Ugh. In other news, I'm wrestling with some asset pipeline issues with heroku, and I'm about to tear my hair out. It's distracting me, and thus I'm not able to give enough attention to writing this. I know there's more I wanted to write, but I have a hard deadline tonight so I'll have to pick this up later, if I can find the track again.
I have to write for the book I owe in October starting soon, so I've been thinking more about writing in general and how things are communicated. (Perhaps this could be considered semiotic thought?)
The urge to try to tackle a different book has resurged, especially now that I'm writing here without the threat of fine. Writing is comforting; however, this style of writing is a bit too unrefined and "work avoidance" to really lead anywhere. If nothing else, the medium format stuff seems to be a good lead in to starting work, and getting into a good groove. I wonder if other people feel the same way, and that's why some people get to the office early and work on email?
(As a sidenote, perhaps that's reason enough to get out of bed early, other than the cat crying. Maybe I can find something to write about in a longer format and see what happens to my motivation/well-being.)
The segue here is that Tommy asked me for a progress update, and I described to him some of my struggles, and he was pretty good at reassuring me that I'm on the right path. But what helped, and is helping, most, are the short phrases—remember, when you came here, you were already above the top 95%; what's more important than the company is the team you'll be working with, etc.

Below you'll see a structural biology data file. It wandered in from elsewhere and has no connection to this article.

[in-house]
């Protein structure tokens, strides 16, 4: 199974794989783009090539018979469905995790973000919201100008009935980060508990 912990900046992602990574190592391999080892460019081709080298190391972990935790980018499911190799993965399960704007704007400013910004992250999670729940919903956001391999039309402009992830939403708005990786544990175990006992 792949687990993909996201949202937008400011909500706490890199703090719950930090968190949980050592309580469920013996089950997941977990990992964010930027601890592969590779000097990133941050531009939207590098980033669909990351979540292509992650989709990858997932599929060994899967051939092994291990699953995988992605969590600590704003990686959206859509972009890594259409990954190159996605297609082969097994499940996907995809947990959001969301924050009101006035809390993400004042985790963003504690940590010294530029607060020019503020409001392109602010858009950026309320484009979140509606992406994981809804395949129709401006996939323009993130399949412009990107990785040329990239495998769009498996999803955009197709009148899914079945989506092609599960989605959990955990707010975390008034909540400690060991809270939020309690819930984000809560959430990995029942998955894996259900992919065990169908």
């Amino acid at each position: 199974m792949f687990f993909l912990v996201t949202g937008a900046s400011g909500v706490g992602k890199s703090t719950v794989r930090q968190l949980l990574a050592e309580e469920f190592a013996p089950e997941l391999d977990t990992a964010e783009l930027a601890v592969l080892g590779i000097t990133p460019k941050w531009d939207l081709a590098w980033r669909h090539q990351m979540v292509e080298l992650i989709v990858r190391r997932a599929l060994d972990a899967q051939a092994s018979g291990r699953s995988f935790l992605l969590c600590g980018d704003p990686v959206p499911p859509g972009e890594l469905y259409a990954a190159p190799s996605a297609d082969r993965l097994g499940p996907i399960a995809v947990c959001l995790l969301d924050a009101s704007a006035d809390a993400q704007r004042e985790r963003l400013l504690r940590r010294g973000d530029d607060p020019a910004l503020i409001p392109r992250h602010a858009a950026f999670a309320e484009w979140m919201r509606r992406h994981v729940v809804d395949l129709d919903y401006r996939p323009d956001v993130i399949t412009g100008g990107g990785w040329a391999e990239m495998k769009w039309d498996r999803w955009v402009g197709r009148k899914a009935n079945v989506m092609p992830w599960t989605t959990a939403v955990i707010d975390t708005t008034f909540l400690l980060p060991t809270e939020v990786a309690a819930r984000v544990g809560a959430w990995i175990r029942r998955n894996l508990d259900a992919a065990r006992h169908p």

I try to collect little clippings and reminders of things and hold on to them until they stick with me. This is one of my lingering problems, actually: getting all the clustered information out of my head and into a format where I can manipulate it. I was actually considering exploring some different technologies in order to make a Scrivener knock-off, because the plethora of similar tools never seem to quite mesh up with my needs, but I know that that's probably another blind alley. If I could figure out the interaction model or something, maybe it'd be easier, but it certainly wouldn't be trivial by any means.
It's surprising how much productive work relies around having the right information available in the right format and being able to manipulate it in an easy manner. This is probably the central problem of software, in short: while maybe 90% of apps boil down to CRUD, making interactions painless and contextually meaningful is the where interesting work happens.
There's a link here, though: getting the right "core idea" matters as much in writing as it does in software (or mathematical proofs, or… so many things). In most mental work, there's some foundational piece that helps you stay on track, and helps the audience get in tune with you. Good writing will have a rhythm, where a long description will build to a purpose, or a witty or touching statement, and that will stick with people. Good software has a clear purpose, I think, and should be similarly scrutable to an audience.